It's gonna be dawn soon and I'm thinking too much. I am really keen on moving Roo forward and working with the team to help set the agenda for Roo 1.3. All of this is adjustable by writing Roo add-ons and some minor adjustments to the current ones. And Roo saved me many hours on this project so far, and it will continue to do so.

So, big mouth, what have YOU been doing?

If you look in the GitHub repository, you'll see that I'm building a (currently AWFUL LOOKING) Dojo interface at /quizinator/admin/moderator. That controller does Ajax JSON request handling, and the index view is a small tab-container Dojo application.

More on this when I've had sleep and have implemented more. I may keep the actual quiz-taker UI in Spring Web Flow, and use Dojo for some Ajax there. But I like having a moderator tool that is a true Javascript client.

Monday
Feb272012

Quizzo in Roo case of the Mondays. Or, how you can be a JPA doofus 

This morning I took a look at my schema, and started to cry. Well, not really, but in that way people say LOL, I say COL. Here was my original schema (click to view the picture in full resolution):

Wait, this guy knows JPA? Sure he does!

Now, I know some of you have my back here. You say, "look, JPA can be confusing, you have to work with it." The thing is, I wrote a bloody chapter on JPA relationships, I teach JPA, my head just wasn't in the game, OK?

Just kidding. You know by now I'm razzing you all...

Anyhoo, I didn't bother taking any time to pay attention to my relationships (sounds like somebody's going to have cold soup for dinner). Turns out, I was abusing my @JoinColumn and mappedBy settings.

How to do a bi-directional one-to-many relationship

Do it up, Rimp. Here's how. First off, you need to define your one-sided entity and allow it to contain your Set (don't get me started about alternative options for collection types, that'll take us all day):

@RooJavaBean
@RooToString
@RooJpaEntity
public class Quiz {

    @NotNull
    @Size(max = 200)
    private String title;

    @NotNull
    @Size(max = 500)
    private String description;

    @OneToMany(mappedBy = "quiz",
        cascade = {CascadeType.PERSIST, CascadeType.MERGE})
    private Set<Question> questions = new HashSet<Question>();

}

Now, I know we're all adults in here, so that's why I put the harder stuff in the cabinet. You see, there are several key items of critical information here:

  • The collection is of type Set, and I'm creating a prototype (for new entities before I save them) of the real type of HashSet. Don't assume they will be HashSet instances when you fetch them again, they likely could be proxies that hydrate when you touch them (wear coding gloves).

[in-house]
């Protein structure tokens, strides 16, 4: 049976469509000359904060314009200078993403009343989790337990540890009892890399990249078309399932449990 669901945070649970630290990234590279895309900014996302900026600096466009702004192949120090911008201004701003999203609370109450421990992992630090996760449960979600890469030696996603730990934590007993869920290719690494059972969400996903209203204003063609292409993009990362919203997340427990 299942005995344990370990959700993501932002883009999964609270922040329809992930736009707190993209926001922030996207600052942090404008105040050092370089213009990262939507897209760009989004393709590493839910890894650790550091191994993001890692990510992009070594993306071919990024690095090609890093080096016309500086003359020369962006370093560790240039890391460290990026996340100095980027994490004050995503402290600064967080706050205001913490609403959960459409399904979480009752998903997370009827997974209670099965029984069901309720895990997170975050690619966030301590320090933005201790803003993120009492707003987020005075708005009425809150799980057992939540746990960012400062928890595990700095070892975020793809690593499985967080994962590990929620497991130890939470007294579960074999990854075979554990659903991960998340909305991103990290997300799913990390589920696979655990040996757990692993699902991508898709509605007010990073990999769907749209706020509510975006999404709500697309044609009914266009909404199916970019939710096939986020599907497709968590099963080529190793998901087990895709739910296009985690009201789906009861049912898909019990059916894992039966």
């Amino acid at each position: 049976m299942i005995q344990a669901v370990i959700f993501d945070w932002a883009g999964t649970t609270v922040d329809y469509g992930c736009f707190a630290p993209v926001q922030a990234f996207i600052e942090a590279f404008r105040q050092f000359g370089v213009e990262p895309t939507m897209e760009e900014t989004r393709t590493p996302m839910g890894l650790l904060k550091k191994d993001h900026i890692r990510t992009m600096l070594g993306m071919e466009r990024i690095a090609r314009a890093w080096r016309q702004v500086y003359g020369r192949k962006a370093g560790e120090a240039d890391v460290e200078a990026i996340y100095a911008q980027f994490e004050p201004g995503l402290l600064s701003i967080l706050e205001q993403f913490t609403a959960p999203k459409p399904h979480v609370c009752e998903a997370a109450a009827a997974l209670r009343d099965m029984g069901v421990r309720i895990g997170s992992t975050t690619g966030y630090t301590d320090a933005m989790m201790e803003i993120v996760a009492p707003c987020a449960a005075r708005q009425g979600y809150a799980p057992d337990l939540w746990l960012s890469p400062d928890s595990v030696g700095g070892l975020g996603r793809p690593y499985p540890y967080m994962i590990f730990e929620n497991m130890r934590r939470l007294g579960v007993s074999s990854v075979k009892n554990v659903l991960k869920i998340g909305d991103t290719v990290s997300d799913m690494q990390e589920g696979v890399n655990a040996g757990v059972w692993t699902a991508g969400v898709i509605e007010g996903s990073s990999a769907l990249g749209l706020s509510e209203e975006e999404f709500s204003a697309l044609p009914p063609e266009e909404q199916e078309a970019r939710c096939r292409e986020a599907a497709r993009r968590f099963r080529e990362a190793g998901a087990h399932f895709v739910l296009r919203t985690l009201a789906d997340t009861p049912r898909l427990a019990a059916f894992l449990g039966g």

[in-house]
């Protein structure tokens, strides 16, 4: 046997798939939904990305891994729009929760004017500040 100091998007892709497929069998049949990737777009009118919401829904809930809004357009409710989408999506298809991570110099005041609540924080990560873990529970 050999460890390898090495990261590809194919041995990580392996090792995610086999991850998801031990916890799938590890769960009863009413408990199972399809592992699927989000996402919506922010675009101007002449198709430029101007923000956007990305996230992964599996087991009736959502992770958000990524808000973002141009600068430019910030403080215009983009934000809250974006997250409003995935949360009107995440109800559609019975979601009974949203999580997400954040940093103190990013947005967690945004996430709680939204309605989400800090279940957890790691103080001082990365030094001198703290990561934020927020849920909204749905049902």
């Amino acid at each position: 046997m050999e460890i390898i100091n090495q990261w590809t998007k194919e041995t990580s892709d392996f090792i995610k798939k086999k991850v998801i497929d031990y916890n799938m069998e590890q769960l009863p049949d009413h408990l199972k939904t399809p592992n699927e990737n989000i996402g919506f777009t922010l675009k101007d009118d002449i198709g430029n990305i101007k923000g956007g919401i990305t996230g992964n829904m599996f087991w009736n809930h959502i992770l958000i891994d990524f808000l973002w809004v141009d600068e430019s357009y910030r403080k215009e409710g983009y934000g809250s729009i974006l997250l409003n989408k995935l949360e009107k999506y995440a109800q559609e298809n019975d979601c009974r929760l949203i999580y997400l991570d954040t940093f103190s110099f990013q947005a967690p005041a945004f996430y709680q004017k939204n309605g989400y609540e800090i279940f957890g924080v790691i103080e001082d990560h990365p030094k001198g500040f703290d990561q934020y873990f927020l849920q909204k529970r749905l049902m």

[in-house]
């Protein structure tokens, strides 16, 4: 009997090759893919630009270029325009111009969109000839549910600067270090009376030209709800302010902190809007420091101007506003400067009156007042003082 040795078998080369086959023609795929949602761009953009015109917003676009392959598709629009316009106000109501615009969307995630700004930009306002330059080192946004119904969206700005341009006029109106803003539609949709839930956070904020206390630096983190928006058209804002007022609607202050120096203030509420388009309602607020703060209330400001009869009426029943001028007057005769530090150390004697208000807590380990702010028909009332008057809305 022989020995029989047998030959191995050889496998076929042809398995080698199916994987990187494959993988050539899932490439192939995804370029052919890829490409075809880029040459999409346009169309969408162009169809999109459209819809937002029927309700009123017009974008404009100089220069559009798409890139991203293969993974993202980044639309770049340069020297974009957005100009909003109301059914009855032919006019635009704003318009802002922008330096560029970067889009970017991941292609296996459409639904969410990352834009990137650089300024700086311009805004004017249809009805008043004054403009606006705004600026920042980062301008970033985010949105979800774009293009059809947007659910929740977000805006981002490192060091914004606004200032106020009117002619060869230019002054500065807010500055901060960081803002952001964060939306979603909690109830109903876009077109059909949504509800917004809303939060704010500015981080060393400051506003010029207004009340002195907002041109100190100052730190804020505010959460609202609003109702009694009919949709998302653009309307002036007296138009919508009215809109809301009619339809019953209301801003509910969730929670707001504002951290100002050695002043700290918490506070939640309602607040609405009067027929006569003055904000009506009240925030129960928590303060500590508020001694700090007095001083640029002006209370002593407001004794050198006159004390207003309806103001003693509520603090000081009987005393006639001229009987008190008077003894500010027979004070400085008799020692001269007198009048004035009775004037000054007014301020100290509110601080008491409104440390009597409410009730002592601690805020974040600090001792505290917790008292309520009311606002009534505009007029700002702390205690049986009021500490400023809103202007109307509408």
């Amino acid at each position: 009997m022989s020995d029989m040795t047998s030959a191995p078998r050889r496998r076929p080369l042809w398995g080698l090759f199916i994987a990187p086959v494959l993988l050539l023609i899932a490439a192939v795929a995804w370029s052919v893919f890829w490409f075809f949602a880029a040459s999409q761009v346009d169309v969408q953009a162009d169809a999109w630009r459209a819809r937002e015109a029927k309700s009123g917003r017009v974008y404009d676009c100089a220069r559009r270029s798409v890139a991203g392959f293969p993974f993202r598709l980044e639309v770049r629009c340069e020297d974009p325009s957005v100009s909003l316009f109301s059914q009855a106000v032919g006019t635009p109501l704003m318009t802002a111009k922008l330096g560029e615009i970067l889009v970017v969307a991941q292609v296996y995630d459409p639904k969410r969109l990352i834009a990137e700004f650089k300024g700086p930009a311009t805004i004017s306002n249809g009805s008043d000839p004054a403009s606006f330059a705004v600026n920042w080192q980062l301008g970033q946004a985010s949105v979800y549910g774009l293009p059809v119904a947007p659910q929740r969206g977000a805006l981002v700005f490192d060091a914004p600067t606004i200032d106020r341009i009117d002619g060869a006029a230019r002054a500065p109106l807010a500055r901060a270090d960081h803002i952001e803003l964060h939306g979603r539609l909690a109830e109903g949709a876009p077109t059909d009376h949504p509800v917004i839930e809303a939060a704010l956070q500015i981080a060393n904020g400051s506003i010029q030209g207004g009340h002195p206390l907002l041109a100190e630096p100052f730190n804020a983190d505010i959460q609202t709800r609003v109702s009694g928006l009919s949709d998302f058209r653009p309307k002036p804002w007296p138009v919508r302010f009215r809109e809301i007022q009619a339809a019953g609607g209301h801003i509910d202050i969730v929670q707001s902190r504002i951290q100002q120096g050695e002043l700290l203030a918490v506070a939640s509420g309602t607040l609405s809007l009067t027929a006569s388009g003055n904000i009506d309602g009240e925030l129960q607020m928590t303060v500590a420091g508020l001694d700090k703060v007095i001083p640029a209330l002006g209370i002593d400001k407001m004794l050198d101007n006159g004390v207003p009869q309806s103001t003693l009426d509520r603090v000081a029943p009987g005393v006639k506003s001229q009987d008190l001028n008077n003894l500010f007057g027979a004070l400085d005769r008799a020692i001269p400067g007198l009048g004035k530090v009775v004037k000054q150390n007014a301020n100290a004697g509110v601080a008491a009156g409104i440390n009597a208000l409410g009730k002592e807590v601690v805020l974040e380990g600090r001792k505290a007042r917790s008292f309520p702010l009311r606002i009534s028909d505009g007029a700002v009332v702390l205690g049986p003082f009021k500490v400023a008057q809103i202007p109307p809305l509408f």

• I've decided to use the cascade option to tell JPA to cascade changes to the questions if I persist or update (merge) the quiz.
  • The mappedBy element is all-important. This tells us that the property pointing back to our Quiz instance in the class named Question will be called quiz. This establishes what side owns the relationship. As one of my students once said, "if you see mappedBy, it means this class does NOT own the relationship." Good rule to live by.

Whew! I'm feeling weak and dizzy. A lot of information hiding in there. Let's look at the Question class for the other side of this thing:

@RooJavaBean
@RooToString
@RooJpaEntity
public class Question {
  @ManyToOne
  @JoinColumn(name = "quiz_id")
  private Quiz quiz;
}

Wow, that's it??? Huh. Ok, well erm let's give this a shake. This class is in charge of the relationship, meaning that if it is touched, it will handle the insert or update of the foreign key. So:

  • The quiz variable name matches the mappedBy element in the Quiz table. Think of this as the role of the relationship. You may use the same table twice with different roles (think sourceAccount, destinationAccount and you get the idea. They would each have different @OneToMany relationships with different mappedBy elements, thereby different roles and variables.
  • The foreign key column that handles the database relationship is called quiz_id, and so we'll get a table called Question with a foreign key in it called quiz_id

Easy, peasy! Now, if you look at the relationship between Question and Quiz in the image above, it looks like there are three tables. But in the one below, the relationships are all simplified. That's because I paid attention to @JoinColumn and mappedBy. Click the image to see the full copy:

Mmmm... Low fat data models. Delicious and 1/2 the tables of your normal schema.

What else did I change recently?

I also got the state machine 99% working, with just a hitch on the test that determines whether the quiz is over or not. I'll work on that one tonight, now that I can actually understand my data model without getting sick to my stomach.

I moved the QuizRunState tracking state into memory, as it was failing me. Oh, one more thing - don't assume that IntelliJ catches Java Language assert statements. I was guarding my code with assertions to catch any invalid states in the state machine. Turns out, Maven turns on assertion checking when testing but IntelliJ does not. I'm not talking about JUnit assertions, but the Java System assertion language statement, such as I use in this fragment of QuizRunStateMachineInMemory:


  @Transactional
  public void startQuiz() {
    assert (runState == QuizRunState.NOT_STARTED);
    runState = QuizRunState.IN_PROGRESS;
  }

Oh, it burns us baggins! To fix this, you edit your JUnit runner and add the -ea -esa flags to your vm settings. And, ladies and gentlemen, that was the reason I was getting errors in my Maven code that weren't showing up in IntelliJ. Just sayin'

See ya tomorrow (or maybe later tonight).